Map Orkney Month
My first thoughts for the Public Archaeology 2015 project were to keep things low key and small scale and to work intensively with a few members of the public over my month to explore places significant to them through walking and mapping. Then I came up with Map Orkney Month and things got (relatively) large scale!
Map Orkney Month will attempt to create a new map of the Orkney archipelago based on everyday journeys, significant (or un-significant) places, walks, driving etc. These journeys will be mapped using basic hand held GPS receivers used to record tracks. During recent projects I have been interested in using the archaeological walkover survey as a tool to investigate contemporary archaeologies, materials and events using GPS to record this process. Walkover surveys are low tech landscape surveys commonly employed by archaeologists to characterise the cultural heritage resource in a given area by walking, basic GPS mapping, making notes and taking photographs. I’m interested in using walkovers as a methodology in their own right, and the creative potential that this encompasses, rather than a first stage or baseline assessment for other archaeological work. I’m also interested in exploring the idea of rural contemporary archaeologies to balance the focus on urban areas in Contemporary Archaeology and see where this leads.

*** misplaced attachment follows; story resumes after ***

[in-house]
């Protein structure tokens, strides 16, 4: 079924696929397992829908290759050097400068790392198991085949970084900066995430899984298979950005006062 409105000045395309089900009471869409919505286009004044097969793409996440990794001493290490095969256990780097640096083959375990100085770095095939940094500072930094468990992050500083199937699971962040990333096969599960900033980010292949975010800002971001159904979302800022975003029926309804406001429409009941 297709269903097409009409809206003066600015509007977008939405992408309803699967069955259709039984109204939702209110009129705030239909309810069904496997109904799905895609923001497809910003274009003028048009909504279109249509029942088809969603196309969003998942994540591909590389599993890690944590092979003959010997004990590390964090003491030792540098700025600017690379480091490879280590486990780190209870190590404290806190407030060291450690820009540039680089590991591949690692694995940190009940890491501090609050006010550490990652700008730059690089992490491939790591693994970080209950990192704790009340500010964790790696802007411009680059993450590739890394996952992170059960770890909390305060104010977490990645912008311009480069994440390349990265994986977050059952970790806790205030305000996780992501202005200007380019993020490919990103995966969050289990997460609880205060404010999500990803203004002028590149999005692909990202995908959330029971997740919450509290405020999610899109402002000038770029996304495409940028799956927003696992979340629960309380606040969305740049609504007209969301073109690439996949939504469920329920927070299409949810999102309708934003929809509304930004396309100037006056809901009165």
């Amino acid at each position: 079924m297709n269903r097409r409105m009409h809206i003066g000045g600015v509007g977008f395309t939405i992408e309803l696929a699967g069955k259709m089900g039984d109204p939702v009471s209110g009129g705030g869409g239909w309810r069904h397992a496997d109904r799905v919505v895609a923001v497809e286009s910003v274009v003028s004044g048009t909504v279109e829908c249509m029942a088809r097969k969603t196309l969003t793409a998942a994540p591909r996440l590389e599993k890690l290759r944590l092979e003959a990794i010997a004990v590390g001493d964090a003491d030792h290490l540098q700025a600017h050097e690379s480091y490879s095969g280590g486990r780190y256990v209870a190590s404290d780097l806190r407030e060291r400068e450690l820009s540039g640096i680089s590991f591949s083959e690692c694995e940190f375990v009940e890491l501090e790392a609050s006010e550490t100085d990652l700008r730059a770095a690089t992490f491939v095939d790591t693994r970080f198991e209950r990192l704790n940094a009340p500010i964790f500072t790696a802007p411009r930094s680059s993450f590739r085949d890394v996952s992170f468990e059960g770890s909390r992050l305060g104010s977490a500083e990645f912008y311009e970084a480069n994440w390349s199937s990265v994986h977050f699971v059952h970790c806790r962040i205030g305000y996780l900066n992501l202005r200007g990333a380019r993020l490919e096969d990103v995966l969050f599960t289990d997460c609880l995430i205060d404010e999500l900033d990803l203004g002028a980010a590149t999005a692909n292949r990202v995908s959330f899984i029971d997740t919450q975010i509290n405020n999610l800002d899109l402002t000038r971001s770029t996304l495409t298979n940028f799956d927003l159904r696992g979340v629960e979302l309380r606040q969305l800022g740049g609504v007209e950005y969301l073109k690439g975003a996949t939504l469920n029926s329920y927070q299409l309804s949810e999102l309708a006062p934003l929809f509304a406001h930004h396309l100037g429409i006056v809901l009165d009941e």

So, Map Orkney Month will effectively be a large scale public walkover survey, but in this case the mode of transport will be widened to include bikes, cars, boats and islander planes in order to broaden the scope and accessibility of the mapping process. I hope this will capture movement and journeying between places, as well as the places themselves, and help create a new alternative map. Participants would be encouraged to visit – and record by walking / cycling / driving – a single site or experience of their choice; but their contribution will be left largely up to them. Places may or may not include heritage sites. Each participant will have a GPS for one day and leave it running the whole time. I hope to have about 5 GPS on the go throughout the month or people can use their own. Participants will be asked to photograph/film the journey or site/experience or write/record a short description of their journey and chosen site. Most of the gestures in each participant’s track will be small scale, personal and perhaps only recognisable to them, however combined they would create new multi-vocal cartography.
I have yet to work out the finer details and the above guidelines may change as I think about the idea more; logistics will certainly be key in trying to get GPSs between islands and keeping track of the data. The resulting text could be turned into some kind of diary to accompany the map. I think it’s important to let the mapping lead itself and leave it relatively open. I’m excited about the prospect of a map that makes itself (with a little bit of help).
I’m keen to hear if anyone has heard of projects like this in an arts context or had experience running similar public mapping projects on a (relatively) large scale.